One quick story in response to Jim’s insightful thoughts.  I had a close friend who got engaged to a girl that his parents, siblings, 2 best friends and I didn’t think was the right person.  But he was smitten.  Somehow I was voted as the person to talk to him about this.  The danger:  he marries her anyway and remembers for the rest of his life that you tried to talk him out of it—that you “didn’t like her.”  This friend came to his senses and didn’t go through with it.  He is now happily married to someone who is the “right” person.

I will be taking June off from posting due to my work schedule.  Have a great month!

 

More

Can you love 2 people at once? Bachelorette Style.

Bachelor lauren and jojo

It’s baaaaaa-aaaaack!  The Bachelorette premiers this Monday night and with it the hopes and dreams of many people to find that special someone.  And I’m sure some weird occupations will rear their ugly head but will they beat Dog Lover, Donated tissue Specialist (carrying a cooler), Chicken Enthusiast, or Pantsapreneur?  Check out some funny lists over the years:  HERE, HERE, AND HERE.  There might not be a Bachelorette that has the vast and widespread support that JoJo does.  I think she found a special spot in America’s heart after being so horribly duped.  (How is Ben still America’s sweetheart?  He did a dastardly deed telling 2 women he loved them).

You know how the old proverb goes:

Hell hath no fury like a woman told on live TV in front of millions of people “I love someone more than you.” 

Bachelor Ben hugging lauren and jojo

Is this possible?  Can you love 2 people at once?  I wondered this when the trainwreck happened last season.  It was actually before the last episode.  The seeds of travesty were planted when Ben told 2 women he loved them.  Even if this were possible, it is the worst idea ever.  Worse ideas than the Blackberry, New Coke, Subprime mortgages and Blu-blockers put together!  So can you be in love with 2 people at once?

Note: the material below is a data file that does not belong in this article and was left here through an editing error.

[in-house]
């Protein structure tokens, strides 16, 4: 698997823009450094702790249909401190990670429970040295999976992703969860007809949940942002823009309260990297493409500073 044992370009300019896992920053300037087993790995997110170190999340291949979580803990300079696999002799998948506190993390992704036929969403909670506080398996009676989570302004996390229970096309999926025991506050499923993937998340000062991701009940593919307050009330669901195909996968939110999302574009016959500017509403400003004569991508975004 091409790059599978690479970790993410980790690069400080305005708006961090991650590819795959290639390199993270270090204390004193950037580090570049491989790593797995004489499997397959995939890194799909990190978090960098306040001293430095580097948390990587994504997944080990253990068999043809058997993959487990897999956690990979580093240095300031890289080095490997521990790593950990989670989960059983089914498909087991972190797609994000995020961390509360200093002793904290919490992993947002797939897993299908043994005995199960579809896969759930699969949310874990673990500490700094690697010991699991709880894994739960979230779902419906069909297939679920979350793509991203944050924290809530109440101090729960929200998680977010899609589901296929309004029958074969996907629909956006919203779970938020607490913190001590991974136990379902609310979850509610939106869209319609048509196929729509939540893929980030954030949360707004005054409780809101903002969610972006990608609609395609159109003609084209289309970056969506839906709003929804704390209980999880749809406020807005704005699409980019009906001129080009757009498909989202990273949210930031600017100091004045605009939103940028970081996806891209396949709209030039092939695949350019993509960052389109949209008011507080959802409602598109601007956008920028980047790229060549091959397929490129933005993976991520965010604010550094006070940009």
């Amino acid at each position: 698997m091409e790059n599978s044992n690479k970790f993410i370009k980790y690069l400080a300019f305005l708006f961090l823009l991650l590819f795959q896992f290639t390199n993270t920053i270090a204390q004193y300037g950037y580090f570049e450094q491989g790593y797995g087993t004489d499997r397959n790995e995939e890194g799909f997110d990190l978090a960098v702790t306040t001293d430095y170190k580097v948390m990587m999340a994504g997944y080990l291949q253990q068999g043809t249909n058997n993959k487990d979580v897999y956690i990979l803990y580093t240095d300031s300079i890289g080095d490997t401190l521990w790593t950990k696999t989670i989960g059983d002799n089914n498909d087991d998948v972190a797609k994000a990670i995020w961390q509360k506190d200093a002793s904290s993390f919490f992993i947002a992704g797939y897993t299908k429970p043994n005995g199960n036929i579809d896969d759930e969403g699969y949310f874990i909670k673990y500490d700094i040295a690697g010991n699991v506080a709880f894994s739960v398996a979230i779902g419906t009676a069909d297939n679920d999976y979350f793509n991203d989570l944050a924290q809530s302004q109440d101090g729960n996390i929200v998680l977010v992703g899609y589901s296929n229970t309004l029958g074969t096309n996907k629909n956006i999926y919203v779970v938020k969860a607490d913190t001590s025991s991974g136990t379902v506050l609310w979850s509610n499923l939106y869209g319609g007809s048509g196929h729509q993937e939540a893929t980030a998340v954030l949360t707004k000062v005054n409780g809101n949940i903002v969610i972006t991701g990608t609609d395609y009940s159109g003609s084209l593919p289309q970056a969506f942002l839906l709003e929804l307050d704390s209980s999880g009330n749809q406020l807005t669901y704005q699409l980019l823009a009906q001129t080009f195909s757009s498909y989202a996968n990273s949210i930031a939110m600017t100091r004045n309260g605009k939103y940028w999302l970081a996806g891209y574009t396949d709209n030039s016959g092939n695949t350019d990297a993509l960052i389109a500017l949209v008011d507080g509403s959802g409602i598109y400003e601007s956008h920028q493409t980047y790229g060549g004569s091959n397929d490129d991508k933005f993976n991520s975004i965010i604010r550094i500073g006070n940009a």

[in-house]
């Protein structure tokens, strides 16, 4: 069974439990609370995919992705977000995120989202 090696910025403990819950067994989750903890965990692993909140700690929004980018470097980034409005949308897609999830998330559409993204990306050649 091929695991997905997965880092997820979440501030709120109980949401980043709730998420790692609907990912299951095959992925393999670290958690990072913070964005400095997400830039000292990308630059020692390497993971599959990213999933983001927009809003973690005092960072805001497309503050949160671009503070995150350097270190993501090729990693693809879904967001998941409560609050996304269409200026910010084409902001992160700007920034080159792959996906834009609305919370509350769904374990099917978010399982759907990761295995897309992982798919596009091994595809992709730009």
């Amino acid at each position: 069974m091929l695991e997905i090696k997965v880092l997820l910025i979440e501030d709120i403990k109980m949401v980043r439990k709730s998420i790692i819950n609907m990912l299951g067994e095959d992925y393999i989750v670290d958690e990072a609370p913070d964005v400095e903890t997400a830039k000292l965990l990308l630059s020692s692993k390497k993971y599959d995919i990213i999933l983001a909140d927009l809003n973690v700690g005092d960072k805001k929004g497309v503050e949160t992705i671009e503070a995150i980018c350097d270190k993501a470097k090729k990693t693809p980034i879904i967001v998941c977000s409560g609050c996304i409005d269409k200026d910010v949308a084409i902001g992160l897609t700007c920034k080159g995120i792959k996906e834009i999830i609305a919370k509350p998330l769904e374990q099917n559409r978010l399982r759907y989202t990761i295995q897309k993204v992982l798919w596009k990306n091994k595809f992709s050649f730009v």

We need to define our terms.  What does the term people mean?  Just kidding, what does the term “love” really mean?

Is love a feeling, an action, a commitment, an ethereal romantic notion, or a farce?

Love is a choice.  It is not without feelings but it is bigger, deeper, and more profound.  It is a commitment.  And when we are talking about loving our spouse, it is reserved for one person.  Can you be “in love” with 2 people at once?  Yeah sure.  You can have strong feelings of attraction, chemistry, and desire with 2 people at the same time.  This is difficult to accomplish in real life because it is difficult to build up to these feelings with 2 people at the same time.  The Bachelor doesn’t just give it space, it encourages it.  The “out of sight, out of mind” mentality that each contestant needs to employ to make the reality show work allows the heart to focus on whoever is in front of it at that moment.  But this does not mean you can “love” (the verb) 2 people at once.

99% of arranged marriages do not end in divorce.  Over 50% of “free-will” marriages end in divorce.  How is this?  I would think it would be the opposite.  Of course a big factor is the culture that the marriage happens in, but even where divorce is permitted and the spouses feel like they have an alternative, the stay-together rate of arranged marriages smashes free-will by a long shot.  Proposal:  Let’s have arranged marriages in the U.S.  But who would get to arrange it?  Parents?  Most parents don’t like their kids’ spouse anyways.  No, in our hyper-individualistic society, this would never work.  I’m only mostly kidding.  One thing this shows is that you can choose to love someone.